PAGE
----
We live in the age of the algorithm. Increasingly, the decisions that affect our lives—where we go to school, whether we can get a job or a loan, how much we pay for health insurance—are being made not by humans, but by machines. In theory, this should lead to greater fairness: Everyone is judged according to the same rules.
But as mathematician and data scientist Cathy O’Neil reveals, the mathematical models being used today are unregulated and uncontestable, even when they’re wrong. Most troubling, they reinforce discrimination—propping up the lucky, punishing the downtrodden, and undermining our democracy in the process. Welcome to the dark side of Big Data.
Cathy O’Neil is an American mathematician and the author of the blog mathbabe.org. In 2016, her book Weapons of Math Destruction was published and long-listed for the National Book Award for Nonfiction. O’Neil attended UC Berkeley as an undergraduate, received a Ph.D. in mathematics from Harvard University in 1999, and afterward held positions in the mathematics departments of MIT and Barnard College, doing research in arithmetic algebraic geometry.
Cathy also casts in CODED BIAS, a documentary that explores the fallout of MIT Media Lab researcher Joy Buolamwini’s discovery that facial recognition does not see dark-skinned faces accurately, and her journey to push for the first-ever legislation in the U.S. to govern against bias in the algorithms that impact us all.
Chapter 1 – Bomb Parts: What is a Model?
Readers are introduced to the concept of mathematical models using everyday examples, such as baseball statistics and meal planning, and discuss factors that can influence these models. It then discusses how simple models, like the presence of smoke indicating a fire, can be problematic when applied to humans and issues like race and class. It concludes by defining the three elements of a model that turn it into a weapon of math destruction (WMD): opacity, scale, and damage.
Chapter 2 – Shell Shocked: My Journey of Disillusionment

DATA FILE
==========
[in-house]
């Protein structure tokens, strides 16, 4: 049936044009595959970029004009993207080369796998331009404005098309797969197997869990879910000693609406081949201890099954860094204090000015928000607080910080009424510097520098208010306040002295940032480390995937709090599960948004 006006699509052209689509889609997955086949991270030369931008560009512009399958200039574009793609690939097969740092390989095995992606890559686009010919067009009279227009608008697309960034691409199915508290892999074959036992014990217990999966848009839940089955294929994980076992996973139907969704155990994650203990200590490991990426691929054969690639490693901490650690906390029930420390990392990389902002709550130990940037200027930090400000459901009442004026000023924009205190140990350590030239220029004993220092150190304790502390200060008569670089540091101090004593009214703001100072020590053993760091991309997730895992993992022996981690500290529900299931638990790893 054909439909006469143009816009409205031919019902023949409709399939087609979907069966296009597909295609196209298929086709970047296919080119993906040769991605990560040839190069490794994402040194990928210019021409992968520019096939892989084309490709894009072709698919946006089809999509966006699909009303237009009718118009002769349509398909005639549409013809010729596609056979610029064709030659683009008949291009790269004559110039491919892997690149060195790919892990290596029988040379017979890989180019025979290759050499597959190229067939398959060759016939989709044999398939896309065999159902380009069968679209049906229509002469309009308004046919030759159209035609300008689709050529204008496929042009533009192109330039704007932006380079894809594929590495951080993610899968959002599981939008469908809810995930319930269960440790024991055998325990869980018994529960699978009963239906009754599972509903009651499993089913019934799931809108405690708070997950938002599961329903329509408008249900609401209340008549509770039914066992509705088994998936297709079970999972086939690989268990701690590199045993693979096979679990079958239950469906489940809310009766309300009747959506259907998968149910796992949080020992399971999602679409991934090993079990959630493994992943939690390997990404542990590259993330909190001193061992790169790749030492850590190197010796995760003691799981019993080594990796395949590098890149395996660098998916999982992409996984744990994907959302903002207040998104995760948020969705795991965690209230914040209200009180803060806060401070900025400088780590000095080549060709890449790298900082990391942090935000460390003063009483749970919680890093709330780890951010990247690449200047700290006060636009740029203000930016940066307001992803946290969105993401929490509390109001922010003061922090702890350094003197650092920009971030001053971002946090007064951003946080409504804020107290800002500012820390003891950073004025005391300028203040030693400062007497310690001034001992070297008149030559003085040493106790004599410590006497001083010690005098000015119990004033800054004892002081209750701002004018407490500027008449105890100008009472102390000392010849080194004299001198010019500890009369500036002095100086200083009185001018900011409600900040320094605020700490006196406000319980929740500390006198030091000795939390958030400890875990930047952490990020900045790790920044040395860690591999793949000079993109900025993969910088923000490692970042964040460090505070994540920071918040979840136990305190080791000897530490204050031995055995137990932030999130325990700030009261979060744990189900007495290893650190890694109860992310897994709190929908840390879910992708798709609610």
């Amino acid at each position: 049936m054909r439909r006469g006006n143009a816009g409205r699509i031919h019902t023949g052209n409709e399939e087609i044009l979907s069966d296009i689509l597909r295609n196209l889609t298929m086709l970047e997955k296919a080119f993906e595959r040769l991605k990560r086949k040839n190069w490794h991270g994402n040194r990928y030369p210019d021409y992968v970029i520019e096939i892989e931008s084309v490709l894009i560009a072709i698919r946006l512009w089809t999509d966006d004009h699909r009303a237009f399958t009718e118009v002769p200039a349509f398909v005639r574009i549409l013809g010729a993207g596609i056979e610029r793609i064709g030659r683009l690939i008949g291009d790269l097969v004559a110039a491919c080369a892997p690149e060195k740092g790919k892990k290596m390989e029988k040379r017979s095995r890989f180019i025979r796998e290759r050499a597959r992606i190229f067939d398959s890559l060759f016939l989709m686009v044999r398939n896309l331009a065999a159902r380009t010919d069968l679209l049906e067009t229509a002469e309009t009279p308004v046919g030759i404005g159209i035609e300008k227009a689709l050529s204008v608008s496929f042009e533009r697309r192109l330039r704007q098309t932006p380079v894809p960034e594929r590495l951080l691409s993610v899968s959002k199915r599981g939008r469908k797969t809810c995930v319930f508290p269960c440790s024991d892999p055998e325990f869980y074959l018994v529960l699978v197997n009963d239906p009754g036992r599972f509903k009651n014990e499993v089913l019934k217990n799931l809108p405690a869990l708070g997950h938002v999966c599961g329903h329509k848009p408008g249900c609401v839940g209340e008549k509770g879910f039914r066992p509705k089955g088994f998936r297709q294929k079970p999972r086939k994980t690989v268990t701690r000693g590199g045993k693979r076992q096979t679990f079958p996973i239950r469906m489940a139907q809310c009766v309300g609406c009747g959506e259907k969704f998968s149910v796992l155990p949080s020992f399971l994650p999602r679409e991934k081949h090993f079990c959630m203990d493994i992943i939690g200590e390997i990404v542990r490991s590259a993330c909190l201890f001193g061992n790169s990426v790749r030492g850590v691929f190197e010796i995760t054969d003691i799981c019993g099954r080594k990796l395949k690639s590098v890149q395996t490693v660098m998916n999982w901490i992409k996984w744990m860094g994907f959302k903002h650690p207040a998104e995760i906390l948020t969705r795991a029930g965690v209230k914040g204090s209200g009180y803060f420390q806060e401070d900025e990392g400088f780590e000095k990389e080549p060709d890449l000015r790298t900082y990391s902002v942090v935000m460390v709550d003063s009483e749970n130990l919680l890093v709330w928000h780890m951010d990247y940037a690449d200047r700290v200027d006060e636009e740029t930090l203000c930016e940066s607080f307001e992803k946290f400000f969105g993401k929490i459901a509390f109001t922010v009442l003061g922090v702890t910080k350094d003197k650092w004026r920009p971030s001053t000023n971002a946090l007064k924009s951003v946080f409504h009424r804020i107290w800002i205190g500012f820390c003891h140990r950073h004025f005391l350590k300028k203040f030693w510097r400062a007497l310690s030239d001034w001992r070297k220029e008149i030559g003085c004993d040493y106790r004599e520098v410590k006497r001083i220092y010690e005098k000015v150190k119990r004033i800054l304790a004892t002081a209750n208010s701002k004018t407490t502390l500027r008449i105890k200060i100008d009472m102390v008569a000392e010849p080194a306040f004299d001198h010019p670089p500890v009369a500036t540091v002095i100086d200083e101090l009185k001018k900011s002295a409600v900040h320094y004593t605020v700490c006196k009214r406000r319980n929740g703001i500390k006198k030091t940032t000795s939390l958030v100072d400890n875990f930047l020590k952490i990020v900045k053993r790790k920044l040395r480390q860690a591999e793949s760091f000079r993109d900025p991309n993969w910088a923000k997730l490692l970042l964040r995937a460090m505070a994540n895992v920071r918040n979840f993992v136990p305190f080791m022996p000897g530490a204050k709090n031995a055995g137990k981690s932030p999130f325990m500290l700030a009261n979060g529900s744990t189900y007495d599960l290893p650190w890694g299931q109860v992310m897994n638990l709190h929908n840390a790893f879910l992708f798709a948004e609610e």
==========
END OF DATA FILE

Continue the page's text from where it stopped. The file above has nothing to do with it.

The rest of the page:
O’Neil discusses her career, beginning with her time as a quant at the hedge fund D.E. Shaw, (“quant” is short for “quantitative analyst”–you can read more about what they do on Investopedia), the type of work she did while employed there, a description of the industry in general, and her realization of her own participation in the creation and implementation of WMDs. O’Neil changed careers to try in an attempt to fix some of these WMDs.
Chapter 3 – Arms Race: Going to College
The evolution of the U.S. News & World Report college ranking scores, how they affect specific colleges, how some colleges try to game the system, and the rankings’ impact on higher education overall are discussed within this chapter. It details the process of applying to college and how certain privileges, like wealth and legacy, can affect a student’s college application process.
Chapter 4 – Propaganda Machine: Online Advertising
This chapter explores online targeted advertising and machine learning, paying particular attention to how targeted advertising is used on vulnerable populations. One of the major examples of this phenomenon highlighted in this chapter is the recruitment strategies used by for-profit universities.
Chapter 5 – Civilian Casualties: Justice in the Age of Big Data
Crime prediction software and the criminal justice system, in general, are the main themes contained within this chapter. It addresses how crime prediction software affects policing, which populations are disproportionately affected by it (and which aren’t), and other issues with the software’s algorithm. (Content warning: some of these discussion questions and the ensuing conversations may mention violence against POC, including police brutality and the murder of Black people.)
Chapter 6 – Ineligible to Serve: Getting a Job
Within this chapter, O’Neil examines how human biases can affect the job application process and how some companies try to use machines to eliminate bias.
Chapter 7 – Sweating Bullets: On the Job
This chapter discusses how WMDs are used in the workplace, from tracking call center employee productivity to the effectiveness of K-12 teachers, what these models get wrong, and what is missing from their metrics.
Chapter 8 – Collateral Damage: Landing Credit
An exploration of how credit scores and e-scores are used for applying for a bank loan or a job and the flaws with that system are featured in this chapter. It also discusses data brokers and the sale of consumer profiles, and the mistakes that are easily made within that system.
Chapter 9 – No Safe Zone: Getting Insurance
WMDs affect how people get insurance and how much they pay for it. This chapter looks back to the discussion on e-scores from the previous chapter and points out how that model can also affect insurance rates.
Chapter 10 – The Targeted Citizen: Civic Life
This chapter discusses how engagement in our communities is modeled and targeted, whether through something as seemingly innocuous as social media to political microtargeting.